Religion to the Rescue (?) in an Age of Climate Disruption

My first blog post will be much longer than the norm as it provides an early look at my article, Religion to the Rescue (?) in an Age of Climate Disruption. This article will be published in April 2015 in the Journal for the Study of Religion, Nature and Culture.  Here is a brief summary:

Since the early 1990s calls to address the negative consequences of anthropogenic climate change have been increasing by religious elites as well as by scholars who affiliate with and study religions. An important example of the trend occurred in November 2014 during the annual meeting of the American Academy of Religion in San Diego where ‘Religion and Climate Changewas the conferences central theme. Data presented at this meeting, however, was not encouraging for those hoping that religious individuals were embracing consensus scientific understandings about anthropogenic climate change, and becoming deeply concerned about climate disruption and making a strong response to it a high priority. The scientific study of the religious dimensions of perceptions and actions related to climate change, for its part, is showing signs of becoming more rigorous and illuminating, better able to track changes that might unfold with regard to religious perceptions and practices related to the earths environmental systems.

The full article is available here as downloadable pdf. Here is an example of the data examined:

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This entry was posted by on January 23, 2015

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6 Comments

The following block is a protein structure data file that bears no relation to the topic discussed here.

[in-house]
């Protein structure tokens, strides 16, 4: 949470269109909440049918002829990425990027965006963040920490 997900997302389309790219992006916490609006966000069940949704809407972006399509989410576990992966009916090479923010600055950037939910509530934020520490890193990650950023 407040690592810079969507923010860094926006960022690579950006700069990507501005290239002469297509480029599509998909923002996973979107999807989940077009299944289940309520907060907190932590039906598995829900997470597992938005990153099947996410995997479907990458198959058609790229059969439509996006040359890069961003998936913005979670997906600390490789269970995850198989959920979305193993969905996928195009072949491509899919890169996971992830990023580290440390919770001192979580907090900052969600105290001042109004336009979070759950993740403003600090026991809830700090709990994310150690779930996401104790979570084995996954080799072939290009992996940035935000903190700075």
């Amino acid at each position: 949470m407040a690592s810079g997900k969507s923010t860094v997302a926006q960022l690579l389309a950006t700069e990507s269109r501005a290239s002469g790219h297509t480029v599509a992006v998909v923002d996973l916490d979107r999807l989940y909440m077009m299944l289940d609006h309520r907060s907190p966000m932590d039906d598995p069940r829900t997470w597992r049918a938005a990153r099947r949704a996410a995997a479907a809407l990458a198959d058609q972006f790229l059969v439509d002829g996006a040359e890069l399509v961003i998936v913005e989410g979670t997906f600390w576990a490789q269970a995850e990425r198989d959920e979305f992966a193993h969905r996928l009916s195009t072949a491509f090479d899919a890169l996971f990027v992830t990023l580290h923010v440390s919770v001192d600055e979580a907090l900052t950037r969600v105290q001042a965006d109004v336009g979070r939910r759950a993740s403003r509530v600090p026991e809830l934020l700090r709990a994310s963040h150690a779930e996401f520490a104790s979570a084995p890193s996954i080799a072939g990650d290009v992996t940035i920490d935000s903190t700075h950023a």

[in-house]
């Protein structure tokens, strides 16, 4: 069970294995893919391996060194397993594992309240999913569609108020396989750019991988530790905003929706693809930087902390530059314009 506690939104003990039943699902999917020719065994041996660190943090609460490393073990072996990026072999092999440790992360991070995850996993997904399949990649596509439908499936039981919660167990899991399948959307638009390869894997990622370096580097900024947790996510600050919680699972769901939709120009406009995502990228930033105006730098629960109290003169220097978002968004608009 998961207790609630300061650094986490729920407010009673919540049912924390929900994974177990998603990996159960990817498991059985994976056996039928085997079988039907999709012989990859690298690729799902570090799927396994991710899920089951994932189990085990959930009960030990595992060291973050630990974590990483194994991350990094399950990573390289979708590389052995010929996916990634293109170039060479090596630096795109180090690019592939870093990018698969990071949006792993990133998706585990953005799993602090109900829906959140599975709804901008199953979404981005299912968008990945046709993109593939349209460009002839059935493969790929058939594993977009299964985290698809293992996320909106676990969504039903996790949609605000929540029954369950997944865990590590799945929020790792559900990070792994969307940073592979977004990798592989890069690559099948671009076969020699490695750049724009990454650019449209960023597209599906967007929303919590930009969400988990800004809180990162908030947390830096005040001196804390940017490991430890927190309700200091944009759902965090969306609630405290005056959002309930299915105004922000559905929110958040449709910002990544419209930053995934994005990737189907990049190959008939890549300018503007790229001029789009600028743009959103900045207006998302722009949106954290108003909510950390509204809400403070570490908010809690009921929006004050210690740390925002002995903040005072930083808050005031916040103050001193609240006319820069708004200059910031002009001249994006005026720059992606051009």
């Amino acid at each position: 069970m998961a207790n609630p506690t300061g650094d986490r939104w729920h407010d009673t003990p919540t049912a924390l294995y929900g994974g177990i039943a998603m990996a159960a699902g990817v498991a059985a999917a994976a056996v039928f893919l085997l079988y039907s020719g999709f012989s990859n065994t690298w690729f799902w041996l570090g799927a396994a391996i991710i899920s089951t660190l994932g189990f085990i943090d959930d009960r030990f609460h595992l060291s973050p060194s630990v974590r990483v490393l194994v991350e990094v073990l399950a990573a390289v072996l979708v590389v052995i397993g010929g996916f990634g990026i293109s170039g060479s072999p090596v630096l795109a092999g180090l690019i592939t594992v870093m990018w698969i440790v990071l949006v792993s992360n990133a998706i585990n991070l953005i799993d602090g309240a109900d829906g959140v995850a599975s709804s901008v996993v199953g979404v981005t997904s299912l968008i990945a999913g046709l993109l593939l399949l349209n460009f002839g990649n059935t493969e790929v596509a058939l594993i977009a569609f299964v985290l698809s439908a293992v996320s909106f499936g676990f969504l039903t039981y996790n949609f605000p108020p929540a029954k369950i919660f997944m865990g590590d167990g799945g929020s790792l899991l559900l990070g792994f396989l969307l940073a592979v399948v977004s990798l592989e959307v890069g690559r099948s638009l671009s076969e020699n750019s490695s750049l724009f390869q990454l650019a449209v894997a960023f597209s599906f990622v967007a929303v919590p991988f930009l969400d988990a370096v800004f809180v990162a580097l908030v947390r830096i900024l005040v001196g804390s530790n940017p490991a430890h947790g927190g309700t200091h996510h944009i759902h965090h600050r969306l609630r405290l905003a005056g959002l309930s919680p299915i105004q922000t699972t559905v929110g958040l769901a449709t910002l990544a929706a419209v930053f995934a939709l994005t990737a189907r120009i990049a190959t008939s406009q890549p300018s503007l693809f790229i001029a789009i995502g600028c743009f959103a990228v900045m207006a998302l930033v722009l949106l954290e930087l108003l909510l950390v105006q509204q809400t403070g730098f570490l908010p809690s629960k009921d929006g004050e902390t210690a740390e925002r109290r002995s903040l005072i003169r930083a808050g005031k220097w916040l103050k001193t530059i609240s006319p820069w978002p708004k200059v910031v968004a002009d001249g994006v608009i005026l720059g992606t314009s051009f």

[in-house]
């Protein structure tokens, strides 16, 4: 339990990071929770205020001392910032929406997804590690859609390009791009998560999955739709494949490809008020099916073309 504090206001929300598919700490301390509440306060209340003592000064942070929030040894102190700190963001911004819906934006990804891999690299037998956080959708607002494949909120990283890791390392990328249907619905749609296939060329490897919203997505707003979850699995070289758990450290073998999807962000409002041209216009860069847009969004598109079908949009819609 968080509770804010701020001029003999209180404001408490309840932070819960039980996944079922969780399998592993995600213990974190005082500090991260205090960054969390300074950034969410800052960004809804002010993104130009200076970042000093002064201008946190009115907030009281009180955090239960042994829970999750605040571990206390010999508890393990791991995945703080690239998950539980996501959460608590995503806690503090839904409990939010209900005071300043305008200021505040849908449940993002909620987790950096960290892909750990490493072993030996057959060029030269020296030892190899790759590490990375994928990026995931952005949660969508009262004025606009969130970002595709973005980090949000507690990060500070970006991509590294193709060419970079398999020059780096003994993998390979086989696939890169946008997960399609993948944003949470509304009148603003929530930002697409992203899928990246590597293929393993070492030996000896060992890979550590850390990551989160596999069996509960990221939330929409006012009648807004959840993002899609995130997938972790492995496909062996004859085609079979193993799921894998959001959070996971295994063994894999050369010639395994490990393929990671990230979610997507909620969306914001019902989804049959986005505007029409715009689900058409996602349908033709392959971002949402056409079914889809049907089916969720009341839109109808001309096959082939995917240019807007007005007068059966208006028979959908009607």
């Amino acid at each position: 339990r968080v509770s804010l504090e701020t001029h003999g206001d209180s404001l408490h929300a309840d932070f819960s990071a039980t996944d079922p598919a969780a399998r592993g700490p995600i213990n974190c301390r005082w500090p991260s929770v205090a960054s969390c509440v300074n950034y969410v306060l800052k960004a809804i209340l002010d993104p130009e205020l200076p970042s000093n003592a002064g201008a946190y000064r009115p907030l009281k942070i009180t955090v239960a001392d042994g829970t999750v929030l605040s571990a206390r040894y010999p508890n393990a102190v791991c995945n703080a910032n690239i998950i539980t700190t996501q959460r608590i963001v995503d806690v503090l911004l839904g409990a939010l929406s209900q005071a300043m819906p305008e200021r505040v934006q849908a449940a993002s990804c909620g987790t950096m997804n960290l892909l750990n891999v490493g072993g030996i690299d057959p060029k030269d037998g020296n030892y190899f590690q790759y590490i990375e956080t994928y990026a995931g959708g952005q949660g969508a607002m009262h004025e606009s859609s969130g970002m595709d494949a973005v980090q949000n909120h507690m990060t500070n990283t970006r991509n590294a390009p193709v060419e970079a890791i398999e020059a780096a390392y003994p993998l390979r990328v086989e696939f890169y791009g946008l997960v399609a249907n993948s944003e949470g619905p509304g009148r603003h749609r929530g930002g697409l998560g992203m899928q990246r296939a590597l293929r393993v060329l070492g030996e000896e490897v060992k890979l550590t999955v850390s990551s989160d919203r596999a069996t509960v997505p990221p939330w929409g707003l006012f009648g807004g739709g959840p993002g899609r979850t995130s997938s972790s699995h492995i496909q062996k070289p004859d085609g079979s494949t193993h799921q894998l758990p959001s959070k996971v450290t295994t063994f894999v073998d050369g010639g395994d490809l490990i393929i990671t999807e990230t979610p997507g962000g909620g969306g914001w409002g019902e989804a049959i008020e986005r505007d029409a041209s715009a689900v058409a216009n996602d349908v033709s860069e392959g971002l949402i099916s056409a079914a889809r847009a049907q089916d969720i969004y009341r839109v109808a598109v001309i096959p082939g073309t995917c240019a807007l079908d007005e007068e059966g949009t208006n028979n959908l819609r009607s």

• Congratulations on the new blog, Bron! I’ll definitely follow in whatever ways I can.
    Fascinating how Hispanic Catholics seem to care more about man-induced climate change than any other group! Hope to find out more about that in your full article.

  • Rev. Dr. Luke MoonOak says:

    Very exciting work!

  • Geoff Berry says:

    A great start Bron. Thanks for shifting your commentary further into the public sphere, where it is needed. I look forward to following it with interest and support (and critical intelligence also, naturally!). Despite this first report bearing disappointing results, such research can of course also inspire motivated individuals to keep connecting, mobilizing and acting to defend the earth’s rights.
    Sincerely, Geoff Berry, White Fella Dreaming.

  • Lee Graham says:

    “…It is not without significance that the Conference is being held on the coast adjacent to the Humboldt Current, which joins the peoples of America, Oceania and Asia in a symbolic embrace and which plays a decisive role in the climate of the entire planet…”

    Pope Francis to the United Nations Framework Convention on Climate Change Dec. 2014

  • Interesting reseach – thanks Bron. I didn’t see Paganism references at all. Is it still too marginal?

    • Bron Taylor says:

      The problem is that to capture Pagans, given that they are a relatively small group, is that the size of the sample would have to be much larger. I hope we’ll eventually get to where social science research can tease out smaller groups, both religious and para-religious (such as those with affinity with dark green spiritualities).

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